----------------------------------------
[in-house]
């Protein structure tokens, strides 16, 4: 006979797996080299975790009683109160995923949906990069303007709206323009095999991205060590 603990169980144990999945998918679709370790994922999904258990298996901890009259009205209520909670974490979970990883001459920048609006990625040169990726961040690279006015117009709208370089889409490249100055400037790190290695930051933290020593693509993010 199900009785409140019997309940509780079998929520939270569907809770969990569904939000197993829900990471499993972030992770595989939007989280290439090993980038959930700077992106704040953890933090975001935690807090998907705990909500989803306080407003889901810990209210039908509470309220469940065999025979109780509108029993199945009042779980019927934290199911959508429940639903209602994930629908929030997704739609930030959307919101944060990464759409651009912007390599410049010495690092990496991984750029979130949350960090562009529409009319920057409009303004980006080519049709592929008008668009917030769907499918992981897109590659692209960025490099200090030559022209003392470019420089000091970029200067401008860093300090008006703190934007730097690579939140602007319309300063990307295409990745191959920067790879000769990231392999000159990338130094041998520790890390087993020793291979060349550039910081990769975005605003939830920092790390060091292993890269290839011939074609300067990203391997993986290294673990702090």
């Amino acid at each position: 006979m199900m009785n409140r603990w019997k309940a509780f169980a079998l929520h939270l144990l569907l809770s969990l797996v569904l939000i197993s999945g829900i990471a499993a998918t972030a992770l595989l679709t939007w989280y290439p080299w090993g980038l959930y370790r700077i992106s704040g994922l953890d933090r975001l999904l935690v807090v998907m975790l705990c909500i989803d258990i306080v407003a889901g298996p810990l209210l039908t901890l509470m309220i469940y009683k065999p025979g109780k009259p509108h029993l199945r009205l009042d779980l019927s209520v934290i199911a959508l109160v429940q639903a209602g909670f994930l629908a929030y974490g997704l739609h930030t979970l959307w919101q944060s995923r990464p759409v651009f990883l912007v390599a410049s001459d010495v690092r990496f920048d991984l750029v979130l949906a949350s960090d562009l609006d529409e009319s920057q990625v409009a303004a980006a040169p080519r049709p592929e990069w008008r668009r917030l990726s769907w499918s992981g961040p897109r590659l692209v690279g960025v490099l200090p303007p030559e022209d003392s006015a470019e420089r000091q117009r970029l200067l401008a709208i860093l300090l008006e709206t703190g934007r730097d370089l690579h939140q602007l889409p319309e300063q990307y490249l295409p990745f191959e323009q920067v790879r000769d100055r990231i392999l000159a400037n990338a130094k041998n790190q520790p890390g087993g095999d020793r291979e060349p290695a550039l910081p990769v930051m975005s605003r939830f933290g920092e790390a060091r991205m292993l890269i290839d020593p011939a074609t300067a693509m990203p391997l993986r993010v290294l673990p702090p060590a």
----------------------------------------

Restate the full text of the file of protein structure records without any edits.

[in-house]
């Protein structure tokens, strides 16, 4: 006979797996080299975790009683109160995923949906990069303007709206323009095999991205060590 603990169980144990999945998918679709370790994922999904258990298996901890009259009205209520909670974490979970990883001459920048609006990625040169990726961040690279006015117009709208370089889409490249100055400037790190290695930051933290020593693509993010 199900009785409140019997309940509780079998929520939270569907809770969990569904939000197993829900990471499993972030992770595989939007989280290439090993980038959930700077992106704040953890933090975001935690807090998907705990909500989803306080407003889901810990209210039908509470309220469940065999025979109780509108029993199945009042779980019927934290199911959508429940639903209602994930629908929030997704739609930030959307919101944060990464759409651009912007390599410049010495690092990496991984750029979130949350960090562009529409009319920057409009303004980006080519049709592929008008668009917030769907499918992981897109590659692209960025490099200090030559022209003392470019420089000091970029200067401008860093300090008006703190934007730097690579939140602007319309300063990307295409990745191959920067790879000769990231392999000159990338130094041998520790890390087993020793291979060349550039910081990769975005605003939830920092790390060091292993890269290839011939074609300067990203391997993986290294673990702090």
């Amino acid at each position: 006979m199900m009785n409140r603990w019997k309940a509780f169980a079998l929520h939270l144990l569907l809770s969990l797996v569904l939000i197993s999945g829900i990471a499993a998918t972030a992770l595989l679709t939007w989280y290439p080299w090993g980038l959930y370790r700077i992106s704040g994922l953890d933090r975001l999904l935690v807090v998907m975790l705990c909500i989803d258990i306080v407003a889901g298996p810990l209210l039908t901890l509470m309220i469940y009683k065999p025979g109780k009259p509108h029993l199945r009205l009042d779980l019927s209520v934290i199911a959508l109160v429940q639903a209602g909670f994930l629908a929030y974490g997704l739609h930030t979970l959307w919101q944060s995923r990464p759409v651009f990883l912007v390599a410049s001459d010495v690092r990496f920048d991984l750029v979130l949906a949350s960090d562009l609006d529409e009319s920057q990625v409009a303004a980006a040169p080519r049709p592929e990069w008008r668009r917030l990726s769907w499918s992981g961040p897109r590659l692209v690279g960025v490099l200090p303007p030559e022209d003392s006015a470019e420089r000091q117009r970029l200067l401008a709208i860093l300090l008006e709206t703190g934007r730097d370089l690579h939140q602007l889409p319309e300063q990307y490249l295409p990745f191959e323009q920067v790879r000769d100055r990231i392999l000159a400037n990338a130094k041998n790190q520790p890390g087993g095999d020793r291979e060349p290695a550039l910081p990769v930051m975005s605003r939830f933290g920092e790390a060091r991205m292993l890269i290839d020593p011939a074609t300067a693509m990203p391997l993986r993010v290294l673990p702090p060590a």